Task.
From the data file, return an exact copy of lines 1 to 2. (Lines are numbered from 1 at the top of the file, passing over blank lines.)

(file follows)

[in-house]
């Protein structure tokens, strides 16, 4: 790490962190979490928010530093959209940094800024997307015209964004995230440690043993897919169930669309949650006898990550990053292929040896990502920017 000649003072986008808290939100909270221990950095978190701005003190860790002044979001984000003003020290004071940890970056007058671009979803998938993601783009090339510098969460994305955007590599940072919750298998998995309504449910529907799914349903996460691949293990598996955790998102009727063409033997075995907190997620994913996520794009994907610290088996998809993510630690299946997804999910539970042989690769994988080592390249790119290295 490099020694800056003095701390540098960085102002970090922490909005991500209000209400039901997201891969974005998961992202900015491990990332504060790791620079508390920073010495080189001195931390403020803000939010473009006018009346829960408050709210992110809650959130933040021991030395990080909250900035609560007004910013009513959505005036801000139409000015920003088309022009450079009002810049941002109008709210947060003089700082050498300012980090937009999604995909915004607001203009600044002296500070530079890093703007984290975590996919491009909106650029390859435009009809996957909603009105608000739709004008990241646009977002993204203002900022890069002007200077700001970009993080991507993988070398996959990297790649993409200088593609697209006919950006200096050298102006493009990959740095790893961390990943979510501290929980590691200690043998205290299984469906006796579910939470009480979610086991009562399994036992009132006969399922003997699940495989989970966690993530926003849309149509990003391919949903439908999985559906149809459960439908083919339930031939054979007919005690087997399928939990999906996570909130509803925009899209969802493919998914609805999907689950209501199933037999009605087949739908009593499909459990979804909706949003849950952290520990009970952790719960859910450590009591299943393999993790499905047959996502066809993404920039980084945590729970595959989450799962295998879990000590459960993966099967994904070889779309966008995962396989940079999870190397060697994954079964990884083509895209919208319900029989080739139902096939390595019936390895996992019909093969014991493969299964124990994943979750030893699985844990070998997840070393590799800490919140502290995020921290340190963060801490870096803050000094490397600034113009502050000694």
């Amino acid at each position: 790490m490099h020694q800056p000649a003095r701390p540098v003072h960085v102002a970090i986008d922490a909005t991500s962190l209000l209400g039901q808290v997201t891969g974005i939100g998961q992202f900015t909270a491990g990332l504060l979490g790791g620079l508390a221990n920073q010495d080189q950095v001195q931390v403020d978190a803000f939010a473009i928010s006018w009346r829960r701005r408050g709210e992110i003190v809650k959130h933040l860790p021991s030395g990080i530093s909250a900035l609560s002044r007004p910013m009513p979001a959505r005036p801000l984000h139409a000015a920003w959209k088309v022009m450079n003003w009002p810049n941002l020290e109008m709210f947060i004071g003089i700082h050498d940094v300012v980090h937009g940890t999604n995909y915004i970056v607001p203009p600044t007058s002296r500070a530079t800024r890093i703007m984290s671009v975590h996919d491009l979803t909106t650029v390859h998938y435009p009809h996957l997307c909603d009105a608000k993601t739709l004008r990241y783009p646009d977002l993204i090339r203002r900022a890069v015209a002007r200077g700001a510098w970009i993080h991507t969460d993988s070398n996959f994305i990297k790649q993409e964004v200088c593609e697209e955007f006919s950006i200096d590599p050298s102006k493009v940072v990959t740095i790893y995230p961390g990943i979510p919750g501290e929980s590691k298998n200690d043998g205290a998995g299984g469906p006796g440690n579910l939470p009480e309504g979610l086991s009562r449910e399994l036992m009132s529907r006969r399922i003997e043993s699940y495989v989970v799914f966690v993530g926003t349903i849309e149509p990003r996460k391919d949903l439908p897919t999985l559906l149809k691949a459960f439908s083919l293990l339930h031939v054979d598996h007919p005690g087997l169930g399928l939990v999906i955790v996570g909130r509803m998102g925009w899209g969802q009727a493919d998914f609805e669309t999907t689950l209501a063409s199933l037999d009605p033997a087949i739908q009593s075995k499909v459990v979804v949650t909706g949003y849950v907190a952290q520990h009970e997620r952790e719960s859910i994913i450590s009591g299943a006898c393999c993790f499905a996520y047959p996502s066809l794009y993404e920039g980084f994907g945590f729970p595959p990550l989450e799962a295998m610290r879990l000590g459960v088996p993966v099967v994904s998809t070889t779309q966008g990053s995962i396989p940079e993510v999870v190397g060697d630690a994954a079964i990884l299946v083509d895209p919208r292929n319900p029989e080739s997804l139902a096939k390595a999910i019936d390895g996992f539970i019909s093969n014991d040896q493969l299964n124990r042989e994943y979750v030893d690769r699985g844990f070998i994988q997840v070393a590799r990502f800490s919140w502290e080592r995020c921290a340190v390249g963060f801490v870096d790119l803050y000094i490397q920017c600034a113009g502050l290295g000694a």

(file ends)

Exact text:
[in-house]
């Protein structure tokens, strides 16, 4: 790490962190979490928010530093959209940094800024997307015209964004995230440690043993897919169930669309949650006898990550990053292929040896990502920017 000649003072986008808290939100909270221990950095978190701005003190860790002044979001984000003003020290004071940890970056007058671009979803998938993601783009090339510098969460994305955007590599940072919750298998998995309504449910529907799914349903996460691949293990598996955790998102009727063409033997075995907190997620994913996520794009994907610290088996998809993510630690299946997804999910539970042989690769994988080592390249790119290295 490099020694800056003095701390540098960085102002970090922490909005991500209000209400039901997201891969974005998961992202900015491990990332504060790791620079508390920073010495080189001195931390403020803000939010473009006018009346829960408050709210992110809650959130933040021991030395990080909250900035609560007004910013009513959505005036801000139409000015920003088309022009450079009002810049941002109008709210947060003089700082050498300012980090937009999604995909915004607001203009600044002296500070530079890093703007984290975590996919491009909106650029390859435009009809996957909603009105608000739709004008990241646009977002993204203002900022890069002007200077700001970009993080991507993988070398996959990297790649993409200088593609697209006919950006200096050298102006493009990959740095790893961390990943979510501290929980590691200690043998205290299984469906006796579910939470009480979610086991009562399994036992009132006969399922003997699940495989989970966690993530926003849309149509990003391919949903439908999985559906149809459960439908083919339930031939054979007919005690087997399928939990999906996570909130509803925009899209969802493919998914609805999907689950209501199933037999009605087949739908009593499909459990979804909706949003849950952290520990009970952790719960859910450590009591299943393999993790499905047959996502066809993404920039980084945590729970595959989450799962295998879990000590459960993966099967994904070889779309966008995962396989940079999870190397060697994954079964990884083509895209919208319900029989080739139902096939390595019936390895996992019909093969014991493969299964124990994943979750030893699985844990070998997840070393590799800490919140502290995020921290340190963060801490870096803050000094490397600034113009502050000694």